After A Raucous Eight Months, What Does Fall 2020 Signal For Markets?

The following post was written and/or published as a collaboration between Benzinga’s in-house sponsored content team and a financial partner of Benzinga.

Two-thirds of the way through 2020 and the market has gone from ending its longest bull run ever to experiencing one of the most significant recession-driven sell-offs in history to retaking new all-time highs. All this in a matter of eight months.

Now, with the pandemic locked in for at least another year and stocks entering what is historically their most volatile annual period, traders should be wary of the trends that have characterized fall markets in the past.

Trading Research platform VantagePoint will be hosting a live demo using its predictive A.I. to look at some of the stocks traders and analysts are focusing on heading into the final months of 2020. For now, we’ll examine some ongoing trends in the market and explore how previous bouts of year-end volatility might reflect on current market leaders.

October Volatility

Common market wisdom holds that, following a summer lull in which retail and prop traders alike take a break from the market, autumn markets tend to be more reactive as traders re-enter the market and position themselves for the end of the year.

While this idea has become somewhat outmoded (with some even debating whether the “Sell in May…” mantra was ever true) there is a good deal of historical data showing that volatility does pick up through September, October and November.

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Some of this can be chalked up to impactful market events that took place around this time, like 2011’s “Black Monday” in which the market sold off after the U.S. received a downgrade to its credit rating from Standard and Poor’s, or 2018’s crash that came in the midst of fiscal tightening measures from the Federal Reserve.

Reaction 2011’s Recession Fears

Looking at the ”Black Monday” event we can draw some parallels to today’s market, most notably the fear of a global recession. While the sell-off in late 2011 was due to a combination of factors, including the U.S. credit downgrade and continued financial struggles in the Eurozone, the larger fears of a global slowdown aren’t entirely different from similar economic fears related to the effects of the pandemic.

At that time, financial stocks like those represented in the Financial Select Sector SPDR Fund XLF did take a hit as a result of global recessionary fears at the time, though the sector was still reeling from the 2008 housing market collapse. However, more relevant is what happened to industrial-sector stocks like Caterpillar Inc. CAT, General Motors Co. GE and Honeywell International, Inc. HON, each of which found new 52-week lows through September and October of that year as a result of recession fears.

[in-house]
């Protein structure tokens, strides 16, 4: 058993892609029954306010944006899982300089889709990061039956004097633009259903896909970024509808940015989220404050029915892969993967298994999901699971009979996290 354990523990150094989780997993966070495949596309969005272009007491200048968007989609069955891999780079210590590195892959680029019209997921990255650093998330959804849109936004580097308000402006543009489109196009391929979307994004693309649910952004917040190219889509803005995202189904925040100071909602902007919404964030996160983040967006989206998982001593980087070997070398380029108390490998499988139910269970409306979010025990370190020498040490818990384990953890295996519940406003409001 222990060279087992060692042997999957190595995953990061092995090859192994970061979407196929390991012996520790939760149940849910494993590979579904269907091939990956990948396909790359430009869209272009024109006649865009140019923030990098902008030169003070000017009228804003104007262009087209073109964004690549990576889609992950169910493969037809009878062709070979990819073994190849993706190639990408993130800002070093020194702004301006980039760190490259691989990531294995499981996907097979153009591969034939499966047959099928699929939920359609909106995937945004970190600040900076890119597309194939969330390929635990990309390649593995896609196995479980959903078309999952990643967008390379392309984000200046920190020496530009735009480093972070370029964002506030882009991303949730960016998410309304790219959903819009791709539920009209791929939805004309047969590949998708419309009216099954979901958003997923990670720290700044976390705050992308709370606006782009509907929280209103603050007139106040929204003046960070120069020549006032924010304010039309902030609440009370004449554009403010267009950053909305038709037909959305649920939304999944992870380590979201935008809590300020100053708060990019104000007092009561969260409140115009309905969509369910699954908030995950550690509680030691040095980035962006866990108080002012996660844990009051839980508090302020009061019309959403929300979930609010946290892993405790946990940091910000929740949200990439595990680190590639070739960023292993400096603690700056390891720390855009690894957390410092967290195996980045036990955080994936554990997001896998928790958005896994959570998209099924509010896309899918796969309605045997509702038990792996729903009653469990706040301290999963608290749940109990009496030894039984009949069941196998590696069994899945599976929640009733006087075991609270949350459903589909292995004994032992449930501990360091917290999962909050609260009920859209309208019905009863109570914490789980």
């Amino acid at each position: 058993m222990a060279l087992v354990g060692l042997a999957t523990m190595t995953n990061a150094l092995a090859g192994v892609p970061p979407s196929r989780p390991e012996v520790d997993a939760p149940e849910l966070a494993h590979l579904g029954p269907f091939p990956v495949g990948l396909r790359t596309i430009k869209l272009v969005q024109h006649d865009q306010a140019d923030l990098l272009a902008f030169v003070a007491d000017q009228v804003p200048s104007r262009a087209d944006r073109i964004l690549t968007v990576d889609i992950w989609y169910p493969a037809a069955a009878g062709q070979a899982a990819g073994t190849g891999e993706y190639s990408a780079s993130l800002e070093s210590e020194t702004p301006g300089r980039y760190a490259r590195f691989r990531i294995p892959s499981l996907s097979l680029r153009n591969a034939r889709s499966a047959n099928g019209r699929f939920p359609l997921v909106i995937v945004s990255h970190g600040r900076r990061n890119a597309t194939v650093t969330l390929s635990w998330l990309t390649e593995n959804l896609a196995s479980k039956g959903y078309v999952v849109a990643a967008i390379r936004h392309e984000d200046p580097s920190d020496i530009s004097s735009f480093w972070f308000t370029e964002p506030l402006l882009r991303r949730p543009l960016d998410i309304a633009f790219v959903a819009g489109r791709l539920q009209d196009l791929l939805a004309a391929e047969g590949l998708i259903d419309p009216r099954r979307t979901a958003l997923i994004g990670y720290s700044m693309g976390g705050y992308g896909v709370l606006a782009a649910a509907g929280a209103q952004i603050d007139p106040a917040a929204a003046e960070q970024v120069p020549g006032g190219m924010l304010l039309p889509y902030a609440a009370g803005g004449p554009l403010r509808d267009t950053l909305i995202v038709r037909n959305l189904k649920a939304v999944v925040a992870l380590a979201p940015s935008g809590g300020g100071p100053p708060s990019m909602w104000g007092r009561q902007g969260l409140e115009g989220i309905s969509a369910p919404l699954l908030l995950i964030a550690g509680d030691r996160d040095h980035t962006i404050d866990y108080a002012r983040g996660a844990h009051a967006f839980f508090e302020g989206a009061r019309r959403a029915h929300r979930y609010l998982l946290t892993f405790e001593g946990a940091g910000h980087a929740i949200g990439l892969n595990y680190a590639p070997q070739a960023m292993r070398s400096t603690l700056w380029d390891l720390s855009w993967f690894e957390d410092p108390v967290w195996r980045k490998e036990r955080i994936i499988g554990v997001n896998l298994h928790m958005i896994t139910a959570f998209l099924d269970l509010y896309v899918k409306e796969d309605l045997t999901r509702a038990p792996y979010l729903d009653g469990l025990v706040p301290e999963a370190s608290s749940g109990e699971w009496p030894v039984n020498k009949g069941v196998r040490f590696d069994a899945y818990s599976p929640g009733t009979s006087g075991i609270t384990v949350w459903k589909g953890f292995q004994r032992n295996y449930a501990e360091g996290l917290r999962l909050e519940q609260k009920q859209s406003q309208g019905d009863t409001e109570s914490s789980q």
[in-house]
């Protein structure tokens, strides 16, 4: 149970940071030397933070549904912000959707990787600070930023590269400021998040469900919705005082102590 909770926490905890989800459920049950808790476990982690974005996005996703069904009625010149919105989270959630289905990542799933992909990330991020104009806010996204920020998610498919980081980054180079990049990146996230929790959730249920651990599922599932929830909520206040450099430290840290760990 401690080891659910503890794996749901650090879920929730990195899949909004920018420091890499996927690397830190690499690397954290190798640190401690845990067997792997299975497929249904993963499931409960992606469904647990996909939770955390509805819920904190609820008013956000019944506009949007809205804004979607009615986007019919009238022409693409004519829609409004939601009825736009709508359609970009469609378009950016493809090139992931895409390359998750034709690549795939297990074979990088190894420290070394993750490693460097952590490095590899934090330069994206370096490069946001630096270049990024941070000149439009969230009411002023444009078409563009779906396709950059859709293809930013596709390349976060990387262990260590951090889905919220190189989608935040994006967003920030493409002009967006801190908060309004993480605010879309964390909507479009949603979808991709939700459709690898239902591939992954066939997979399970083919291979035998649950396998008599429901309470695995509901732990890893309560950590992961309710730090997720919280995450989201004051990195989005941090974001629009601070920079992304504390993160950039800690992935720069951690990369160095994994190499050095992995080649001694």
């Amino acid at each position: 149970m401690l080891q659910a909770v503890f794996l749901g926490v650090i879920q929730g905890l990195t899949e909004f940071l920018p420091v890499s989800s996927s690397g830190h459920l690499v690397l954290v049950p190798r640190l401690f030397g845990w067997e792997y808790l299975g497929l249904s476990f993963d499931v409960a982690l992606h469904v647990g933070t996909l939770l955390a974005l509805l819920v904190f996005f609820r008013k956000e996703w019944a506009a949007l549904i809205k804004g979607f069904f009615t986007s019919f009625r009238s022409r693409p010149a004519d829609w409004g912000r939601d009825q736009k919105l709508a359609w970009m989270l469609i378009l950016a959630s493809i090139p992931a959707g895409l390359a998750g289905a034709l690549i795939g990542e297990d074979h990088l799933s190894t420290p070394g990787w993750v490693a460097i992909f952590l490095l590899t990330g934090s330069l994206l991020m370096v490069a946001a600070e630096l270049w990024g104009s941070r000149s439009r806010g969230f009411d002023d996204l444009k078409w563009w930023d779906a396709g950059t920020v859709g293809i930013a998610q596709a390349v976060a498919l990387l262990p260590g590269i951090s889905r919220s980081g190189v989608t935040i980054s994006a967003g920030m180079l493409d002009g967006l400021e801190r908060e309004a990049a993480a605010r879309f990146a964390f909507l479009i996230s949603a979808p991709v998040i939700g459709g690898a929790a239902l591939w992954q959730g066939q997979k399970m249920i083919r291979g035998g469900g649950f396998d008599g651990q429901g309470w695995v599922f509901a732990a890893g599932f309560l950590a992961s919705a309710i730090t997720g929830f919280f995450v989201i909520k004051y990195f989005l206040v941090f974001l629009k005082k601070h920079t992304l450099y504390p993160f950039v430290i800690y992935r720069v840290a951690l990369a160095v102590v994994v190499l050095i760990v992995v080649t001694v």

The current market environment is certainly acting cautiously toward both the financial and industrial sectors. JPMorgan Chase & Co. JPM and Bank of America Corporation BAC are both still below their most recent highs, though the industrial named listed above have had more of a resurgence through the summer, something that may prove detrimental if recessionary fears pick up again into the fourth quarter.

The 2018 Crash

OIn more recent history, the 2018 crash occurred as a result of many influences the market is still processing today, including an ongoing trade war between the U.S. and China and the possibility of a global recession. Of course, the market was also responding to increases to the Federal funds rate, something traders saw as an attack on equity markets.

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The fallout from that crash landed primarily on the shoulders of consumer and tech stocks. The most obvious bellwether of that crash was, Inc. AMZN, which lost more than 25% of its equity in 2018’s final quarter. Other high-flyers, like Apple Inc. AAPL and Nvidia Corporation NVDA shed a good chunk of their annual gains as well.

However, traders today know how those stories progressed since then. Many might remember 2018’s crash as the buying opportunity of the past decade. That might also explain why those high-flying tech stocks have been so resilient in the current market environment, though that’s no guarantee traders will be able to stomach how those charts react as autumn sets in and the next stage of the pandemic takes hold.

The preceding post was written and/or published as a collaboration between Benzinga’s in-house sponsored content team and a financial partner of Benzinga. Although the piece is not and should not be construed as editorial content, the sponsored content team works to ensure that any and all information contained within is true and accurate to the best of their knowledge and research. This content is for informational purposes only and not intended to be investing advice.

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